According to Jesse Rosen, League President and CEO, “More and more orchestras all over the country are finding innovative ways to help address community needs through music. The Ann and Gordon Getty Foundation’s commitment to encourage these important educational and community engagement programs is a great boost to orchestras’ ability to provide community relevance beyond the concert hall.”
I recently interviewed Dr. Lisa Wong, pediatrician and violinist with the Longwood Symphony – the “doctors” orchestra in Boston – which has been involved in health and wellness programs for decades. Dr. Wong can attest to the value of such programs for both the patients AND the musicians performing these services. Click here to read more about her experiences with merging music and medicine.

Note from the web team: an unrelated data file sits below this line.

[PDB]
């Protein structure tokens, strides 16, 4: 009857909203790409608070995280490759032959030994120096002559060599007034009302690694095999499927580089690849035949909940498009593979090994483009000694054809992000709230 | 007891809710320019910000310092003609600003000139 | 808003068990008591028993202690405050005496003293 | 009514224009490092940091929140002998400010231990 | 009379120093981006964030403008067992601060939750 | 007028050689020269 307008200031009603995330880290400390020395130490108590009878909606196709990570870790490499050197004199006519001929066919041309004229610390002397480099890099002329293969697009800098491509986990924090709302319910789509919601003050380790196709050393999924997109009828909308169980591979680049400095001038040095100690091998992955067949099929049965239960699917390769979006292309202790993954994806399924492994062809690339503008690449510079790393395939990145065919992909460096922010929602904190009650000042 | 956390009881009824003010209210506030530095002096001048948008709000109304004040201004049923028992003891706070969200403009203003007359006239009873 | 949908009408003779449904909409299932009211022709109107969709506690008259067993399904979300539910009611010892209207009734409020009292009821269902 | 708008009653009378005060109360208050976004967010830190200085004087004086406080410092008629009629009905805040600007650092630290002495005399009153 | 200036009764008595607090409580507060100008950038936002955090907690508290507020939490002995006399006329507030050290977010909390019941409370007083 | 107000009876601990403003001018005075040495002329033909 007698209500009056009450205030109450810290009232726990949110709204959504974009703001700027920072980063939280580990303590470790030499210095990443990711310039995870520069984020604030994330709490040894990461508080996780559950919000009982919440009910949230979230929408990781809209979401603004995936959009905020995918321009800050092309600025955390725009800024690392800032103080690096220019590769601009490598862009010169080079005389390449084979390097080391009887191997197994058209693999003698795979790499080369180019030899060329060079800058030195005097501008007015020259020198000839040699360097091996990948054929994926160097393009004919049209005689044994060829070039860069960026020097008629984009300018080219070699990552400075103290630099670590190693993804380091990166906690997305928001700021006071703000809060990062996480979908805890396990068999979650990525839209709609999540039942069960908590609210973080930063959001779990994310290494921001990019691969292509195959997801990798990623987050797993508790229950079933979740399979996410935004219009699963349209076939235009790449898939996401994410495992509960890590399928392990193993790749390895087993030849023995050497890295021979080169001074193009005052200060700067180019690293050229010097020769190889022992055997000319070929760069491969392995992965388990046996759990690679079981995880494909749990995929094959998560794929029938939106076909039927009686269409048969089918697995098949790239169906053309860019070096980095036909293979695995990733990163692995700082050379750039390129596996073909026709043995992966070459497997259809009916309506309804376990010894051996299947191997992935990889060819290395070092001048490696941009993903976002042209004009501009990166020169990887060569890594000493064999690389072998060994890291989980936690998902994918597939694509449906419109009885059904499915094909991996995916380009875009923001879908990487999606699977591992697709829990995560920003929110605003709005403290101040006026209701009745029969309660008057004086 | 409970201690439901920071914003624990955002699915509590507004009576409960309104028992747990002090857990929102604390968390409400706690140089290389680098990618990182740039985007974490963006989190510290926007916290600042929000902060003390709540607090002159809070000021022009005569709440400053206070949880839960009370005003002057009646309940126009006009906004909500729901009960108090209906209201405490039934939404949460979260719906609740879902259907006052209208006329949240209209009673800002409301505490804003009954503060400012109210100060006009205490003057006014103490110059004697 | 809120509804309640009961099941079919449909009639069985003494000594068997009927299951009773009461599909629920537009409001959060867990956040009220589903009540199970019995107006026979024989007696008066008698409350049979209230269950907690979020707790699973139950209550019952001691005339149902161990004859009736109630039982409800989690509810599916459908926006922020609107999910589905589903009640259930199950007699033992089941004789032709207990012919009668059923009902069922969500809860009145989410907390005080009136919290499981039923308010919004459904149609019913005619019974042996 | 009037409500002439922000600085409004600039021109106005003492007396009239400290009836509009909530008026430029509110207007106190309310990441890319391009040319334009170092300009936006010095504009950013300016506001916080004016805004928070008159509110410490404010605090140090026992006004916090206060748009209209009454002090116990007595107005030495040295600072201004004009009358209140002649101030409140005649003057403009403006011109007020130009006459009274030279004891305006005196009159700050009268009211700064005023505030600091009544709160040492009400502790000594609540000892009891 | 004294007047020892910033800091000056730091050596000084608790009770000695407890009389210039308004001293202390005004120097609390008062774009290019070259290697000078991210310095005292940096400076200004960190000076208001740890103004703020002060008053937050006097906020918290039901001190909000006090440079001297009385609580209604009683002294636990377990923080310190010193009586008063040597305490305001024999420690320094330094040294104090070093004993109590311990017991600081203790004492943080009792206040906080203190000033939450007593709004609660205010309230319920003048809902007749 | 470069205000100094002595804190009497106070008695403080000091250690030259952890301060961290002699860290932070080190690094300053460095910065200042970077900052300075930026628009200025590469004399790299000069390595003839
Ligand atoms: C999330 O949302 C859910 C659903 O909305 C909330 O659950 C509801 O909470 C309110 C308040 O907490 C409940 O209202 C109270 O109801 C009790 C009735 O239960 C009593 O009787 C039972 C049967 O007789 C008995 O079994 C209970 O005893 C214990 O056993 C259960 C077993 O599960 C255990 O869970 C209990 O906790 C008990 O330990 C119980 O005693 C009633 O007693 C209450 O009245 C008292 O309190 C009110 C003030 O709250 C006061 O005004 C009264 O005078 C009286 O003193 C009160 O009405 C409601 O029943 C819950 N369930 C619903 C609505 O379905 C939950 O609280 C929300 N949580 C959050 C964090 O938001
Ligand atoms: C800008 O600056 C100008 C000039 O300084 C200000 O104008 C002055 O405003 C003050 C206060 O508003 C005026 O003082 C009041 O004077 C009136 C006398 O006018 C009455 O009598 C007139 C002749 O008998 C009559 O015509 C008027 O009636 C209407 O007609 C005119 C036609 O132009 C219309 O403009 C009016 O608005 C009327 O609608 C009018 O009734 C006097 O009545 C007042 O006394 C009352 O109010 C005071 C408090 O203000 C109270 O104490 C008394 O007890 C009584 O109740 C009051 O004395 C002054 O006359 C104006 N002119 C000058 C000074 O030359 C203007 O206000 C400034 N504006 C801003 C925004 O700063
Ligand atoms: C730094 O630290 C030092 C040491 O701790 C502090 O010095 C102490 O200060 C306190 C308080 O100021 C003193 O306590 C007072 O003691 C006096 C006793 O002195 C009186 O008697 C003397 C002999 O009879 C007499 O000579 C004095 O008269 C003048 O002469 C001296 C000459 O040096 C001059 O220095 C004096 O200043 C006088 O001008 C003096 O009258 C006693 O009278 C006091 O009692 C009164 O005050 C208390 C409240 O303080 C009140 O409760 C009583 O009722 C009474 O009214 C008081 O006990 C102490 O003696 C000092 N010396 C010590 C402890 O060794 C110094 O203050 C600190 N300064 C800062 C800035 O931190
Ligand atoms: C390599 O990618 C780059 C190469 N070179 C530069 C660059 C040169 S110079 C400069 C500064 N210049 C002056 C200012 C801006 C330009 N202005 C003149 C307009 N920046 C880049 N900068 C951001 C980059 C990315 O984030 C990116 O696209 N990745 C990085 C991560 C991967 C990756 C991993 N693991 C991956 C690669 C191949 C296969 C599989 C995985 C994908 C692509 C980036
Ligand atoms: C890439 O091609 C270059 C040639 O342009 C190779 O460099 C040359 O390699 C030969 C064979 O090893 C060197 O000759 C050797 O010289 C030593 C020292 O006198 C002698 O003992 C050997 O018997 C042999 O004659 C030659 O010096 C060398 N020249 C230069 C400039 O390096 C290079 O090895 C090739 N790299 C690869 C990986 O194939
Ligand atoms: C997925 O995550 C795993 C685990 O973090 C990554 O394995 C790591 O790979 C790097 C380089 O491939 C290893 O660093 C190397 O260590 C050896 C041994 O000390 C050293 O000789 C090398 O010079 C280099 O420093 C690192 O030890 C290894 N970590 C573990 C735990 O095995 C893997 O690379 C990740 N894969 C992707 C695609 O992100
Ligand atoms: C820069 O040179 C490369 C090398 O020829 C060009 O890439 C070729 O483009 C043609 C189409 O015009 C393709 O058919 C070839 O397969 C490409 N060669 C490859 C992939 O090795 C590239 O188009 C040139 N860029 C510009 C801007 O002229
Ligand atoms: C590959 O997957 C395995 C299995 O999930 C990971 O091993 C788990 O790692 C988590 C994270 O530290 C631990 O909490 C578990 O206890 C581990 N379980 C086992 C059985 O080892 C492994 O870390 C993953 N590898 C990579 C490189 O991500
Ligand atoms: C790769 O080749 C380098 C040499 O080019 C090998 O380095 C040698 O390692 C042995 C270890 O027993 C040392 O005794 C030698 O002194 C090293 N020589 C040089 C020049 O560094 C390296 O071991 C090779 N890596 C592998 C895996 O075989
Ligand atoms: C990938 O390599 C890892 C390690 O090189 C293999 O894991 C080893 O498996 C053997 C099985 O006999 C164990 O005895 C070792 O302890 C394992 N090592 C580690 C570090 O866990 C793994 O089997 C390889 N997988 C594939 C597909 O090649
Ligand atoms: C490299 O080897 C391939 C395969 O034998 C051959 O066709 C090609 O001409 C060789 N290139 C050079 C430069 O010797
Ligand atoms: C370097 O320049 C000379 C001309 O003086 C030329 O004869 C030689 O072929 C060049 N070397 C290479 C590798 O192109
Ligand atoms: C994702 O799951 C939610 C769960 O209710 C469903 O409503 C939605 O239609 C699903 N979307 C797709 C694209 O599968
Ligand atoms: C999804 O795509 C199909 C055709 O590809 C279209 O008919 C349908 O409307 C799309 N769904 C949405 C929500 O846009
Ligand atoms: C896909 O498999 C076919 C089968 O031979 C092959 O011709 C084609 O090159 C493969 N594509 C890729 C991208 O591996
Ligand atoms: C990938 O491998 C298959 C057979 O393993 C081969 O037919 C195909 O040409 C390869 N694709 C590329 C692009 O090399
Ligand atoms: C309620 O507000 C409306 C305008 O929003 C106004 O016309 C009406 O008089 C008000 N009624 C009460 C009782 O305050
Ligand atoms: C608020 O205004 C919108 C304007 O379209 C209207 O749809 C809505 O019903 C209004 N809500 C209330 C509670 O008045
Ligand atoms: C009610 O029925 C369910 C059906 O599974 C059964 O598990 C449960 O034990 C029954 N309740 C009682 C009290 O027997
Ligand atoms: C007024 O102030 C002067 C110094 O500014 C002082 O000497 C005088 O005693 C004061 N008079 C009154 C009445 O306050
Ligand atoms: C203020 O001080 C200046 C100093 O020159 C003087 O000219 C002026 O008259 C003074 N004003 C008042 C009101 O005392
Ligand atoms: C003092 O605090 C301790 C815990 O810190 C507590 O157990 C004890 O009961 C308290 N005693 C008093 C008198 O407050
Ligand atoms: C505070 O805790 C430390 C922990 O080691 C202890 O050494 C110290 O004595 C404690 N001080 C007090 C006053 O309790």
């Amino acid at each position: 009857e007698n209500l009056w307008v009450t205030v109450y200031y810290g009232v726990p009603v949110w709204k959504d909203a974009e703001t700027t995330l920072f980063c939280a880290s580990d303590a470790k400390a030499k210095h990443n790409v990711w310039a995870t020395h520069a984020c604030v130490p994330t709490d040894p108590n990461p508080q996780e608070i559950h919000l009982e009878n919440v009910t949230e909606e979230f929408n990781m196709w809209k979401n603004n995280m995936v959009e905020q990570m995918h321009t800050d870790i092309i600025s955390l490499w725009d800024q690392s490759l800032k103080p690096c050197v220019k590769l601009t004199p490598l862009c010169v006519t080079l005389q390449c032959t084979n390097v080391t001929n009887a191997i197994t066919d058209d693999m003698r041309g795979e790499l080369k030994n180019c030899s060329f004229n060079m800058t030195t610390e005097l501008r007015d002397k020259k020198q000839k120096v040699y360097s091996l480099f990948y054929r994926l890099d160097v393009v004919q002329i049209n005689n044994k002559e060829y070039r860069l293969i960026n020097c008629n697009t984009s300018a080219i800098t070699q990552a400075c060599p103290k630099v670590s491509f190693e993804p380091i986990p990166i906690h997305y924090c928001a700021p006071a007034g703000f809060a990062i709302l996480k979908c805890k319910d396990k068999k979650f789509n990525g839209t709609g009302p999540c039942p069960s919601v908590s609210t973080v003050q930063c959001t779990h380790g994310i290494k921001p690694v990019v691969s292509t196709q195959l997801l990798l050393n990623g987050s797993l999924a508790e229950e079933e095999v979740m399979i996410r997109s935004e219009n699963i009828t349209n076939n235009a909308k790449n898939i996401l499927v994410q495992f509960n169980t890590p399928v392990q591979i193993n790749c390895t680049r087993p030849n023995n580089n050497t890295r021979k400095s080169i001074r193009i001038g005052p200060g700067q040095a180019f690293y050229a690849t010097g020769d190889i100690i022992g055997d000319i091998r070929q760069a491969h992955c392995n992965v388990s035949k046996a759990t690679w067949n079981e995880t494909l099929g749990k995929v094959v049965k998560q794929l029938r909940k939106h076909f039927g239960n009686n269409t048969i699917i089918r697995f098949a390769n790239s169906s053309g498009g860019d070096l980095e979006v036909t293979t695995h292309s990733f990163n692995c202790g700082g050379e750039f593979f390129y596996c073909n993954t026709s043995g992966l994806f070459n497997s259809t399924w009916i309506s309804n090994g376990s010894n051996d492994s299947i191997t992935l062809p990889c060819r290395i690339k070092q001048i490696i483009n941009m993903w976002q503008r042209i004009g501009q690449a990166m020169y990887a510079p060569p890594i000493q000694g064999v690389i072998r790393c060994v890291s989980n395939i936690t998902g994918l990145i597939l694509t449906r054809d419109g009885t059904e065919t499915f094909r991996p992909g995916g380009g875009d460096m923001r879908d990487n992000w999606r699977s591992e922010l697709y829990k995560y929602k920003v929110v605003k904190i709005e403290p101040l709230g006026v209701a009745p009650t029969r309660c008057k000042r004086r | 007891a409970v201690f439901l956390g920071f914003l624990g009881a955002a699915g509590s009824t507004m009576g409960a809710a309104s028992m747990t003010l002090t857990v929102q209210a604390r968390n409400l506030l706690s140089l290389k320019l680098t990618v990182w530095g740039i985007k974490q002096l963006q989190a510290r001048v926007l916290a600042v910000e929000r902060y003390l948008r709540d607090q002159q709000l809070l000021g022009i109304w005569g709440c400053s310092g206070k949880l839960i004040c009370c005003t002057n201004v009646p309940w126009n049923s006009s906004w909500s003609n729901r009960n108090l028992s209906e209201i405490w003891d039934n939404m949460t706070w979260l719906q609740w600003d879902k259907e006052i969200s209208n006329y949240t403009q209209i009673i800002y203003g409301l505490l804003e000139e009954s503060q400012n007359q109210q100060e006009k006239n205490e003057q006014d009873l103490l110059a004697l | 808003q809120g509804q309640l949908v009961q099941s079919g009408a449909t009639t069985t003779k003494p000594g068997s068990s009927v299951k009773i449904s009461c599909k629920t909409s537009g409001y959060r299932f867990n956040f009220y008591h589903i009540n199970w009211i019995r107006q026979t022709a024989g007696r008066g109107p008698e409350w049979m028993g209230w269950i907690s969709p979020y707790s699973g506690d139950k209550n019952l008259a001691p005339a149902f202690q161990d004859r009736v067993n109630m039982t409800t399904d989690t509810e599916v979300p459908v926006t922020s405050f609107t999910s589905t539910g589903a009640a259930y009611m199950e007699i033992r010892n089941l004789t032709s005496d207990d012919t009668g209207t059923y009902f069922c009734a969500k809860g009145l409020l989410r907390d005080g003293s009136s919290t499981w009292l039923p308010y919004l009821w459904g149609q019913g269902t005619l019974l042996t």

The following is a description of the health and wellness projects being funded by the Getty Foundation.
The Detroit Symphony received support to develop its Neighborhood Residency Initiative work in health care institutions, a performance-based neighborhood initiative that encompasses the orchestra’s entire roster of concerts, education programs, engagement activities, recitals, and senior programs that take place outside of Orchestra Hall. A strong component of the program is health and wellness; the orchestra assists children and adults of all ages, bringing its musicians to assisted-care facilities, senior centers and hospitals for performances, music-therapy sessions, and personal interaction. Among the multiple partners the orchestra engages to facilitate its services are Detroit Medical Center Children’s Hospital of Michigan, and other health care systems.